So … read this as a marketing commentary.
One of the pillars of my beliefs about marketing, as captured in my book Brand Harmony, is that today’s customers are too savvy and self-reliant to believe everything they are told in marketing messages. Marketing communication isn’t about what you say. It’s about what people believe after you say (and do) it.
Yesterday, Colin Powell credited the negative tone of the McCain campaign and specious claims McCain’s team has made about Obama as key drivers in his decision to endorse Barack Obama. He also criticized the McCain campaign’s lack of clarity and consistency in their approach to the economy, saying, “Every day there was a different approach.”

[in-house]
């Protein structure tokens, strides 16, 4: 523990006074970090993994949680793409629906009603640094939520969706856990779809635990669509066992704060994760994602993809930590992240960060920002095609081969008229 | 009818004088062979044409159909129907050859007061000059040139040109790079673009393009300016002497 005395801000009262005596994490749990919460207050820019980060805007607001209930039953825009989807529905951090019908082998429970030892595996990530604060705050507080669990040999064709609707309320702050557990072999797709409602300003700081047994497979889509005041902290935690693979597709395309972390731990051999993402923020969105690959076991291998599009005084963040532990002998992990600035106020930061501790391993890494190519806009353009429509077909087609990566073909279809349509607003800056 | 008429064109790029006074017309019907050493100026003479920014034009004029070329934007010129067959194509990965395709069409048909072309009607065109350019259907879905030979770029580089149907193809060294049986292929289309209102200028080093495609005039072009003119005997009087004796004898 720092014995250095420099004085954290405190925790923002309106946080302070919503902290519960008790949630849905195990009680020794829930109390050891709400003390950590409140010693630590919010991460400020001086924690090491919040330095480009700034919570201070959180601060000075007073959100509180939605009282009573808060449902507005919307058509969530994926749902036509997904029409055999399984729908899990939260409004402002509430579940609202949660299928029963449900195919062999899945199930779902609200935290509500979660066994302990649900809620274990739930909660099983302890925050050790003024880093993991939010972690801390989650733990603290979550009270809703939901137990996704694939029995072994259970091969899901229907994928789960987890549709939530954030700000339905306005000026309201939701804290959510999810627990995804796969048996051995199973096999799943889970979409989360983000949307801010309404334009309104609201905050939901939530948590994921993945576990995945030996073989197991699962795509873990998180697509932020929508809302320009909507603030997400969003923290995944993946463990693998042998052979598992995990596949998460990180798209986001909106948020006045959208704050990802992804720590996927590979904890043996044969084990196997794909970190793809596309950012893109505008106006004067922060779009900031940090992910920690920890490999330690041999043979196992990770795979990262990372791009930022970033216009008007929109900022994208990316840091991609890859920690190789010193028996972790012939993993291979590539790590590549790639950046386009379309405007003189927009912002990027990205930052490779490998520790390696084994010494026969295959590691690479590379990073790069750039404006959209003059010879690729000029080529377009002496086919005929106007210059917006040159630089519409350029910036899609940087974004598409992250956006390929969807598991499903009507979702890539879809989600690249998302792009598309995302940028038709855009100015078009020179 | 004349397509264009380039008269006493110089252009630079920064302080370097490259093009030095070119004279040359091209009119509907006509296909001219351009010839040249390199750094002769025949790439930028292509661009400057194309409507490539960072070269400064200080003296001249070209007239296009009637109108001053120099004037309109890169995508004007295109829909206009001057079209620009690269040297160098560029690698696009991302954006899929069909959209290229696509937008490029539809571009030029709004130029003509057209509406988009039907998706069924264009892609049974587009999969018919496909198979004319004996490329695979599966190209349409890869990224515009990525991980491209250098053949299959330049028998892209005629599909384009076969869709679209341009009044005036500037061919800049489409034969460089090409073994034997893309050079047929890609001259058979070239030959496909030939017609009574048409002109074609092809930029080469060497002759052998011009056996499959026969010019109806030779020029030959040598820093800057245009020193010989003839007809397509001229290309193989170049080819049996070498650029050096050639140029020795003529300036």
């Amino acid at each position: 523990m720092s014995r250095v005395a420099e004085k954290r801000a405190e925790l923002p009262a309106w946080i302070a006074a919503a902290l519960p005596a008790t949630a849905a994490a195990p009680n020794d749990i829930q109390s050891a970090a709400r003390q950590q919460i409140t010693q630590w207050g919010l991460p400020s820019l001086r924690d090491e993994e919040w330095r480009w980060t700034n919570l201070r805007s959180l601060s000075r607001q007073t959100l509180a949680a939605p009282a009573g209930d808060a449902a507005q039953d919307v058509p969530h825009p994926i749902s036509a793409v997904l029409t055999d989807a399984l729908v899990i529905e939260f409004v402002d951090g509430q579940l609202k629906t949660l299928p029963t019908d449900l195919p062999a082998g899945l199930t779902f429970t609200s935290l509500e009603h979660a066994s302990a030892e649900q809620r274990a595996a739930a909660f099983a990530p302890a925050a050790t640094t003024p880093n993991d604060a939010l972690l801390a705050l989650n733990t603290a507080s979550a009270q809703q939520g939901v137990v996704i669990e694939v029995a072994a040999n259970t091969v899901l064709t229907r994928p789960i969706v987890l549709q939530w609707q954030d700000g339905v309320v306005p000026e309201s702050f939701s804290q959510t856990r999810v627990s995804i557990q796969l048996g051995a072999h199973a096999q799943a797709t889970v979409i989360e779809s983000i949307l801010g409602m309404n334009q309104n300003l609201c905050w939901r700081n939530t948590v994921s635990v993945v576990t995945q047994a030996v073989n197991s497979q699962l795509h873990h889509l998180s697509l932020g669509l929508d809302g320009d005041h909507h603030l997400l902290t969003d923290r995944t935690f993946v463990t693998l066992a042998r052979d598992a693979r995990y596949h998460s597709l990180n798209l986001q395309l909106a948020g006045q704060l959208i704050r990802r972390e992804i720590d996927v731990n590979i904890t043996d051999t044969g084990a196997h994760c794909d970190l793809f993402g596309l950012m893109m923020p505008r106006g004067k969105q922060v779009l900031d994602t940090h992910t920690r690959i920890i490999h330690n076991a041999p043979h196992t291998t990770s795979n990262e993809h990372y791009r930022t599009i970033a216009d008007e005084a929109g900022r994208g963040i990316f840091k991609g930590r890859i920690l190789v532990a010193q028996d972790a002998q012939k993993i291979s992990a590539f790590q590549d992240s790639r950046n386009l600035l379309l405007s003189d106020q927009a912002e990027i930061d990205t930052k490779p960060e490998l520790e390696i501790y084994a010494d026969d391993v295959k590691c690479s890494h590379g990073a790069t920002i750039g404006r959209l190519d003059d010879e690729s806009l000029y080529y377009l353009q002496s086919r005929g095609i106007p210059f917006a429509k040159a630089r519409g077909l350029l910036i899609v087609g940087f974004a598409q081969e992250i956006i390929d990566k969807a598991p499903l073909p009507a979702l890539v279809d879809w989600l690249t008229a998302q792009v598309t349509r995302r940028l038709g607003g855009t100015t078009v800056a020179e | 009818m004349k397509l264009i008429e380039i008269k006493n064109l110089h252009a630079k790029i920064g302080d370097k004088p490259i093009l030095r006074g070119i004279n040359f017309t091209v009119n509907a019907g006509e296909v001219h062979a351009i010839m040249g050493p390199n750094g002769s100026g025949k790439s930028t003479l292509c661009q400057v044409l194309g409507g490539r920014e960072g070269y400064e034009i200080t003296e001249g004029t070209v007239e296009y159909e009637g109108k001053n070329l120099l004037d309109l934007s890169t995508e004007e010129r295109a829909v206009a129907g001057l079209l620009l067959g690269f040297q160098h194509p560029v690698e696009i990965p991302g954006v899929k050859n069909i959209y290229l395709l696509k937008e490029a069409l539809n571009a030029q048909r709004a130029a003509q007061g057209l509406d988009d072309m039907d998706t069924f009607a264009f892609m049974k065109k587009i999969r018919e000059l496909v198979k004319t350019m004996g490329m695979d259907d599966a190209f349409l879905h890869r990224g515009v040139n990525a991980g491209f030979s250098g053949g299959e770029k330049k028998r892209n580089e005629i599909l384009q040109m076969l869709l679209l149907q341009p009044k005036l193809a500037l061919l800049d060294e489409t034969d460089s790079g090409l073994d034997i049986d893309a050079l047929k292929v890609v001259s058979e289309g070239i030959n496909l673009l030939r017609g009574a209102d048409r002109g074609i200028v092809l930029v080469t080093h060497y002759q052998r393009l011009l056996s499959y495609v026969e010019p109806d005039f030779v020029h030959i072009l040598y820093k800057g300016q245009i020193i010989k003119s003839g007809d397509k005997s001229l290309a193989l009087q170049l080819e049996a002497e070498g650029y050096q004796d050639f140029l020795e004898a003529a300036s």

In addition to other, policy-driven reasons, which are not my subject here, Powell’s endorsement reinforces this key idea of modern marketing. Customers are highly scrutinizing, and all aspects of your message need to blend in Brand Harmony if you hope to create a powerful, motivating message.
McCain should have looked at the key marketing lesson of the 1992 Clinton-Bush race: “It’s the economy, stupid.” By having an incredibly clear focus, Bill Clinton out-marketed Bush Sr., whose messages were more muddled and harder to hold in your hand.
Maybe this is why an Ad Age poll selected Obama as marketer of the year, beating out Apple, Nike and, yes, McCain.